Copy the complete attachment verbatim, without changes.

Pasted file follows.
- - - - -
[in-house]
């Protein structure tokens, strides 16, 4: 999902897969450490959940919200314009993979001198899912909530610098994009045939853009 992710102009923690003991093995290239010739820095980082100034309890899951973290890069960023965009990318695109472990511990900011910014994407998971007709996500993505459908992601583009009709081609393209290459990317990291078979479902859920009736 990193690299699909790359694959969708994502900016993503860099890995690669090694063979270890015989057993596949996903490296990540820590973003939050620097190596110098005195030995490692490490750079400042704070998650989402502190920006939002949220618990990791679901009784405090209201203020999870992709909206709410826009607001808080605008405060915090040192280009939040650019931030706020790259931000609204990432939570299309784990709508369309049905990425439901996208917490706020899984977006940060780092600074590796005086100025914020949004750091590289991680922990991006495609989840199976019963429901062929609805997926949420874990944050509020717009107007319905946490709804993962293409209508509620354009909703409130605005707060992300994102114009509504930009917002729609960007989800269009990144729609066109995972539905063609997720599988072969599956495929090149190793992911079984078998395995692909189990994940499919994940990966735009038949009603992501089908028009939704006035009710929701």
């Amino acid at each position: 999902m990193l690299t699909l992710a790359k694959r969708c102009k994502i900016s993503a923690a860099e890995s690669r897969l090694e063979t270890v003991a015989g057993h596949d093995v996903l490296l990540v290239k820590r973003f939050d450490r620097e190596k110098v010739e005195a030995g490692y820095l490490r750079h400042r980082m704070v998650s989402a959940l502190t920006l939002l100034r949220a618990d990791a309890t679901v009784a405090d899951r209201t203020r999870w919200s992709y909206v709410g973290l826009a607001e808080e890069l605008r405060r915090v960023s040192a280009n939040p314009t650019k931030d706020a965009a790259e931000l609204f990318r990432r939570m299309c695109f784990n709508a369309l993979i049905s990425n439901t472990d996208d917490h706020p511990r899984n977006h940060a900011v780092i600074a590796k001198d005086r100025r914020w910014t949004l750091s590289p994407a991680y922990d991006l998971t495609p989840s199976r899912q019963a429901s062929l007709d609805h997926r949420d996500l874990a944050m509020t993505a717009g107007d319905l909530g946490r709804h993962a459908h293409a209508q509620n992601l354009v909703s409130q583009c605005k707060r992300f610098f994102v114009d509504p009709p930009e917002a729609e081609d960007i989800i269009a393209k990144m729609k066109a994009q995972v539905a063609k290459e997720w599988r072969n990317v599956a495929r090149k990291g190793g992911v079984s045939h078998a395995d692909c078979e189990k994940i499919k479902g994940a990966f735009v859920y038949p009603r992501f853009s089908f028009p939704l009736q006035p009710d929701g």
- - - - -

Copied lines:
[in-house]
């Protein structure tokens, strides 16, 4: 999902897969450490959940919200314009993979001198899912909530610098994009045939853009 992710102009923690003991093995290239010739820095980082100034309890899951973290890069960023965009990318695109472990511990900011910014994407998971007709996500993505459908992601583009009709081609393209290459990317990291078979479902859920009736 990193690299699909790359694959969708994502900016993503860099890995690669090694063979270890015989057993596949996903490296990540820590973003939050620097190596110098005195030995490692490490750079400042704070998650989402502190920006939002949220618990990791679901009784405090209201203020999870992709909206709410826009607001808080605008405060915090040192280009939040650019931030706020790259931000609204990432939570299309784990709508369309049905990425439901996208917490706020899984977006940060780092600074590796005086100025914020949004750091590289991680922990991006495609989840199976019963429901062929609805997926949420874990944050509020717009107007319905946490709804993962293409209508509620354009909703409130605005707060992300994102114009509504930009917002729609960007989800269009990144729609066109995972539905063609997720599988072969599956495929090149190793992911079984078998395995692909189990994940499919994940990966735009038949009603992501089908028009939704006035009710929701």
């Amino acid at each position: 999902m990193l690299t699909l992710a790359k694959r969708c102009k994502i900016s993503a923690a860099e890995s690669r897969l090694e063979t270890v003991a015989g057993h596949d093995v996903l490296l990540v290239k820590r973003f939050d450490r620097e190596k110098v010739e005195a030995g490692y820095l490490r750079h400042r980082m704070v998650s989402a959940l502190t920006l939002l100034r949220a618990d990791a309890t679901v009784a405090d899951r209201t203020r999870w919200s992709y909206v709410g973290l826009a607001e808080e890069l605008r405060r915090v960023s040192a280009n939040p314009t650019k931030d706020a965009a790259e931000l609204f990318r990432r939570m299309c695109f784990n709508a369309l993979i049905s990425n439901t472990d996208d917490h706020p511990r899984n977006h940060a900011v780092i600074a590796k001198d005086r100025r914020w910014t949004l750091s590289p994407a991680y922990d991006l998971t495609p989840s199976r899912q019963a429901s062929l007709d609805h997926r949420d996500l874990a944050m509020t993505a717009g107007d319905l909530g946490r709804h993962a459908h293409a209508q509620n992601l354009v909703s409130q583009c605005k707060r992300f610098f994102v114009d509504p009709p930009e917002a729609e081609d960007i989800i269009a393209k990144m729609k066109a994009q995972v539905a063609k290459e997720w599988r072969n990317v599956a495929r090149k990291g190793g992911v079984s045939h078998a395995d692909c078979e189990k994940i499919k479902g994940a990966f735009v859920y038949p009603r992501f853009s089908f028009p939704l009736q006035p009710d929701g």